In one of the most affluent counties in the United States, the offspring of some of the nation’s most highly educated demographic are being stimulated at a relentless pace. The prevailing wisdom is that exposure to, and involvement in a dizzying array of extracurricular activities will both enrich our children and help them identify their inner passions. We stimulate each and every part of their being until they gravitate to those activities for which they feel the greatest passion. (Not surprisingly, the next social ill to confront us is the mounting stress our overscheduled children face.)
Meanwhile, across the highway, in one of America’s least affluent communities, the after-school hours are the most vulnerable time of day for the aimless and unsupervised. There are after-school programs offered throughout our underserved communities, but offering a cohesive arts curriculum is more than any standard program can afford, or coordinate. Yet the arts are considered to be quantifiably influential to a high schooler’s inclination to stay in school.
Neighborhood Arts boasts a strong core advisory group whose task is to follow the latest sociological studies concerning identity and teamwork, so as to implement positive change in underserved communities through exposure to, and engagement in the arts.
Claude Steele, Dean of the School of Education at Stanford University and a preeminent scholar interested in “stereotype threat” and other sociological phenomena that undermine racial identity, explores in his recent book Whispering Vivaldi the ways in which social roles define us and how stereotypes are perpetuated by self-defeating attitudes and related anxiety.
There are other Stanford studies being carried out in neighboring East Palo Alto, where Neighborhood Arts has its base of operation, at East Palo Alto Charter School. We hope to incorporate the latest findings into our pedagogical model, as reaching across borders (personal, cultural, and geographical) is central to our mission.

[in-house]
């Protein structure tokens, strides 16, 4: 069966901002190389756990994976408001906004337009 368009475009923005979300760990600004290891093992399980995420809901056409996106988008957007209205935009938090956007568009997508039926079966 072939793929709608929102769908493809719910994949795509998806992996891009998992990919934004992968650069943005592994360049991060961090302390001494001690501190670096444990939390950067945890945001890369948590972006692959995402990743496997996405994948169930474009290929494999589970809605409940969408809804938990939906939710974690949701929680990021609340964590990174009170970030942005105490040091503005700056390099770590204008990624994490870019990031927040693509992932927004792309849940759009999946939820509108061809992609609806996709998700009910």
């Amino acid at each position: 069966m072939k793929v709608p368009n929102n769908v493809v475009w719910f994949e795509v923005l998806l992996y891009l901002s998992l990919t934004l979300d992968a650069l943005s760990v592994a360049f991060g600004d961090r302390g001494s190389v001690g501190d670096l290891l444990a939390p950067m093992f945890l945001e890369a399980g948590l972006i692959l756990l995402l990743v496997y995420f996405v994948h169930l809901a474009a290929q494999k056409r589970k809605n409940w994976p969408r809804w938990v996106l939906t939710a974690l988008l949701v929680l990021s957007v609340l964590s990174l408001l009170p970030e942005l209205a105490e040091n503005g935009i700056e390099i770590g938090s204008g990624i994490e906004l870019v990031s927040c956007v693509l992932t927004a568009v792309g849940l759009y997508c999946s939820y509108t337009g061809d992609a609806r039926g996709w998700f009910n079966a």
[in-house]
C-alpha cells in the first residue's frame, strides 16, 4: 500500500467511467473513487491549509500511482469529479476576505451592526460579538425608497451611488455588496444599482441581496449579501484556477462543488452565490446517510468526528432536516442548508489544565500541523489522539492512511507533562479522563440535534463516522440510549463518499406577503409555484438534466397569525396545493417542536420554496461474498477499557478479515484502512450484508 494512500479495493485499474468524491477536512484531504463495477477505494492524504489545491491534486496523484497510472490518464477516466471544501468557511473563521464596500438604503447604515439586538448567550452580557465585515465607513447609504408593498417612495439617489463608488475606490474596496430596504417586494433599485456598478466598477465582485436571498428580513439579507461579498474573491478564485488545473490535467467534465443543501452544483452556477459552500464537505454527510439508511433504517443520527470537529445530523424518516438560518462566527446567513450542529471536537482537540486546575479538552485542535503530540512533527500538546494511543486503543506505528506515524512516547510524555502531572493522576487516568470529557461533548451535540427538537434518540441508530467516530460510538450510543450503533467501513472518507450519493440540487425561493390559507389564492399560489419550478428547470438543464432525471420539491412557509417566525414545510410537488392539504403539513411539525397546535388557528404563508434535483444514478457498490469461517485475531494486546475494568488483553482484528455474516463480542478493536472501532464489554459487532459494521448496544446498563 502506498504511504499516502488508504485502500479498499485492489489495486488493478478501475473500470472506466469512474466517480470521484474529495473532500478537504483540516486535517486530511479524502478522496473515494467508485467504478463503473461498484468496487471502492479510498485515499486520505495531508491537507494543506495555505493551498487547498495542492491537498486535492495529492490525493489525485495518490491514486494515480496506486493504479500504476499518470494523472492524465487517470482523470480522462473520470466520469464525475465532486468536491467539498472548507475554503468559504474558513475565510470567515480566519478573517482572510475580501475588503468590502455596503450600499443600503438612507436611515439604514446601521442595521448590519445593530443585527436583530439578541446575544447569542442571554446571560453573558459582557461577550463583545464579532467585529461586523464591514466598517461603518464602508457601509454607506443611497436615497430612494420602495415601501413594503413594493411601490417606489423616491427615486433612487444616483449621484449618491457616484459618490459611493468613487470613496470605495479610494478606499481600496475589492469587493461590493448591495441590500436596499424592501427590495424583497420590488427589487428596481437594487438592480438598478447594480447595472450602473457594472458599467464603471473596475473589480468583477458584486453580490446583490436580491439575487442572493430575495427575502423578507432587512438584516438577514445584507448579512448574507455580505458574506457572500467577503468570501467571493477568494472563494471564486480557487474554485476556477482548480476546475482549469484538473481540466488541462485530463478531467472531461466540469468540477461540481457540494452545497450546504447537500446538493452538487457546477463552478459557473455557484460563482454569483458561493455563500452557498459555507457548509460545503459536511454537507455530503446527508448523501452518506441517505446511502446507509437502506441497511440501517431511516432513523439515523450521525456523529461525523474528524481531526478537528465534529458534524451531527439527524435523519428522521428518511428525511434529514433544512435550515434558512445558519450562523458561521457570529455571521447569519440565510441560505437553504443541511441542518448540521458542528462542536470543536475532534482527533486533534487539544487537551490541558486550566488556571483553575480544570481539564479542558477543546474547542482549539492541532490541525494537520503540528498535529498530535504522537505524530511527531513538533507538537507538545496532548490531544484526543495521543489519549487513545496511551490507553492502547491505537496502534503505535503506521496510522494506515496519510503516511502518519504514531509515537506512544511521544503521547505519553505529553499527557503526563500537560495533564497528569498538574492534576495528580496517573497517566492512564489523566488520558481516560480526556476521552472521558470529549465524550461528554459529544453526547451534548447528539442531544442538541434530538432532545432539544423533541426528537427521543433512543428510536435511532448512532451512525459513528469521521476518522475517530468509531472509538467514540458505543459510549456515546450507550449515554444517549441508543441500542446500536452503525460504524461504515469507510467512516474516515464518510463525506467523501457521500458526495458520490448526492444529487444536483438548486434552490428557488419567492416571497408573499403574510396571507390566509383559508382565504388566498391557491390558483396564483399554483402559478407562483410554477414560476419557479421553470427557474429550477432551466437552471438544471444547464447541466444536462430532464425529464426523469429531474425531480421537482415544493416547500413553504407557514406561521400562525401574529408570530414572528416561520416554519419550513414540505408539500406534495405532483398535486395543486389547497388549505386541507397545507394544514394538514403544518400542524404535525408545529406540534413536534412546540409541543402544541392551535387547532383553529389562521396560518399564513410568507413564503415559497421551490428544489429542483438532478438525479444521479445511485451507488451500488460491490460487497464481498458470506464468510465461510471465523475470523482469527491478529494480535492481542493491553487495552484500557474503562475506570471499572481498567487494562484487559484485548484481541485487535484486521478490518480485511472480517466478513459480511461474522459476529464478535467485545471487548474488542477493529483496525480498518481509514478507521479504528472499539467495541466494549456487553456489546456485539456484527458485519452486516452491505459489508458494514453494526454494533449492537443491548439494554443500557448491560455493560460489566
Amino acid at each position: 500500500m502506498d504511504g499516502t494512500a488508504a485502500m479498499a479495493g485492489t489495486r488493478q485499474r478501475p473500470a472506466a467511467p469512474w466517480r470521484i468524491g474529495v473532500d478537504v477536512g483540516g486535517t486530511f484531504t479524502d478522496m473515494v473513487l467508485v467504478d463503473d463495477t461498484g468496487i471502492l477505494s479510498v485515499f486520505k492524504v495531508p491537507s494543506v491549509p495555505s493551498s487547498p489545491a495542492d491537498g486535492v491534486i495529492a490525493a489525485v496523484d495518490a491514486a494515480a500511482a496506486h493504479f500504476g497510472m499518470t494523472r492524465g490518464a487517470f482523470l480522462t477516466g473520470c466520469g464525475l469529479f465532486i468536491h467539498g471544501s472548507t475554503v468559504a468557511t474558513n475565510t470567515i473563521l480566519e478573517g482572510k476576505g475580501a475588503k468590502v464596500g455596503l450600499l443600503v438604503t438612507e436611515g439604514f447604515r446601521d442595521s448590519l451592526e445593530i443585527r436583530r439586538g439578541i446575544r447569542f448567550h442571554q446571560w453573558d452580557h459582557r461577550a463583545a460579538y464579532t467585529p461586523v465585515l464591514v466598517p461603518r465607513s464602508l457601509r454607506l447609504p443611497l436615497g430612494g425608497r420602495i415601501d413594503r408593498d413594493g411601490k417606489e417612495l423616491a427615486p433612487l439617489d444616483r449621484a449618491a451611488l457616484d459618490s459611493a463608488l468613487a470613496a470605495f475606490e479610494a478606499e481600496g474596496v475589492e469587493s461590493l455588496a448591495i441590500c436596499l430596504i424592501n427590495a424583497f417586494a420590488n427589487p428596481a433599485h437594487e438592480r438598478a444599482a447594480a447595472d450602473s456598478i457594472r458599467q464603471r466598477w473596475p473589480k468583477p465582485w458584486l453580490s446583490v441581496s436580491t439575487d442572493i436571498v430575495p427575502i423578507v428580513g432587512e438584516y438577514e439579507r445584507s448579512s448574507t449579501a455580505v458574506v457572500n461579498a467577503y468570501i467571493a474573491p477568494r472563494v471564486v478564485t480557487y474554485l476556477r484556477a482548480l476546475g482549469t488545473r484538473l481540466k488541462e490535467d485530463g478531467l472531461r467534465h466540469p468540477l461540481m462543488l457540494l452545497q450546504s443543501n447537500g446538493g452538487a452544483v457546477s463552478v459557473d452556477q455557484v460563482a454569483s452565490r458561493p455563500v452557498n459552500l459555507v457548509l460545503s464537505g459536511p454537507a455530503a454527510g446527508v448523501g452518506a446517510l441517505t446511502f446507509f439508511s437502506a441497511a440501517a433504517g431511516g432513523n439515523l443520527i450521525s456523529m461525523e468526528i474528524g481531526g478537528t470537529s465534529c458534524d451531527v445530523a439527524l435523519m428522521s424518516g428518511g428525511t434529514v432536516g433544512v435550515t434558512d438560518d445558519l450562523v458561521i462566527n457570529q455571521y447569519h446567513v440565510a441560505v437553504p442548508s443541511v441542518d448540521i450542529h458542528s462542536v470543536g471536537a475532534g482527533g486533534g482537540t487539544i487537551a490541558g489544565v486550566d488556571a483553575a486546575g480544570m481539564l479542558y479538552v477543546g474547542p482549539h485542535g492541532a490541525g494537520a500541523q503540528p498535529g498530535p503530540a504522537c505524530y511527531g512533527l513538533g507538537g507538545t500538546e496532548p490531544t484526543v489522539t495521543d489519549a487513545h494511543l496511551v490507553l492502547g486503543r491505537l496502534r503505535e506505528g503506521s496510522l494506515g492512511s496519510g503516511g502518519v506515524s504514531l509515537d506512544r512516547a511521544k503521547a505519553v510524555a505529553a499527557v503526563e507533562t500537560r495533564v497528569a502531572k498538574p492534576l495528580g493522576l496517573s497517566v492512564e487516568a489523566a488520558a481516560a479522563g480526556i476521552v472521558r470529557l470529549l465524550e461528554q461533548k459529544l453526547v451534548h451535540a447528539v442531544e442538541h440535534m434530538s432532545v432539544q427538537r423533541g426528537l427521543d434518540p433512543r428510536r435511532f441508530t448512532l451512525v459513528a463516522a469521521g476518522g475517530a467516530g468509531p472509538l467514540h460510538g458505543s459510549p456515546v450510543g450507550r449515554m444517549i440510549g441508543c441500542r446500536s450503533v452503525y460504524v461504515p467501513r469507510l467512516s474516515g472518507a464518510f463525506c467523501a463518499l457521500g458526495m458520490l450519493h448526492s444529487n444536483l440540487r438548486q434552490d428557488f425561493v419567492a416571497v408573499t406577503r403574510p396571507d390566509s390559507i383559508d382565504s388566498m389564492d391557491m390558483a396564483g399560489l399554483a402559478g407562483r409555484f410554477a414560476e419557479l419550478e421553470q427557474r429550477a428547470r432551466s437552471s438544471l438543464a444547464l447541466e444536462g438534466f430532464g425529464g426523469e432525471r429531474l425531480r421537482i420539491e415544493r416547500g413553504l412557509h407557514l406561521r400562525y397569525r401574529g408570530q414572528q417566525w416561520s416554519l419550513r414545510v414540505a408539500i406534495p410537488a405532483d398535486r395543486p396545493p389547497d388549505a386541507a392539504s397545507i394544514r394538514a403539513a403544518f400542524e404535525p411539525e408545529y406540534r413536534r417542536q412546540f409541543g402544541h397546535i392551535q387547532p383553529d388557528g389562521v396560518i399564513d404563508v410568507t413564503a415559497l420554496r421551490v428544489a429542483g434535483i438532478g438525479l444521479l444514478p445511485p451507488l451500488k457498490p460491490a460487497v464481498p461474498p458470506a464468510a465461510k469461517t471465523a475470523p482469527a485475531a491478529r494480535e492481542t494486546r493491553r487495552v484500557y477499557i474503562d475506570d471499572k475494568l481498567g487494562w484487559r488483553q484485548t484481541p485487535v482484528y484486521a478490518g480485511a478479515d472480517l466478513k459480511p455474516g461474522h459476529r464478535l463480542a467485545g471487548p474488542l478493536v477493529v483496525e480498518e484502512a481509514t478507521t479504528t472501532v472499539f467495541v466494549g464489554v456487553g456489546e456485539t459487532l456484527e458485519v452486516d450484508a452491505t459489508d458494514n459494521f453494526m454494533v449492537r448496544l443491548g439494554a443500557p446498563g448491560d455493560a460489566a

Our 2011-12 pilot site:
East Palo Alto Charter School After-School Program
Delivering Visual Art, Music, Dance and Poetry/Drama to the 4th 5th and 6th graders’ after-school program.
Over two ten-week quarters, we offer a survey ‘sampler’ course, exposing the students to the five disciplines with which Neighborhood Arts is concerned. After completing the survey course, students can choose two ten-week elective courses to pursue their area of interest in more depth. The goal of all the courses is to give students basic familiarity with elements of each area of the arts we cover. Their skill-building will culminate in a performance for peers, for friends and family, and for other members of the community, who, by design, can participate in some fashion in the group artistic experience.
Any upper school of a grade school, or middle school in underserved communities on the San Francisco Peninsula qualify for Neighborhood Arts classes. We will continue to build strong community networks so as to be able to make inroads into the after-school programs on offer. We will concentrate exclusively on after-school programs, as they serve as many as 100 kids per school and are therefore ripe for experimental, experiential creative pursuits.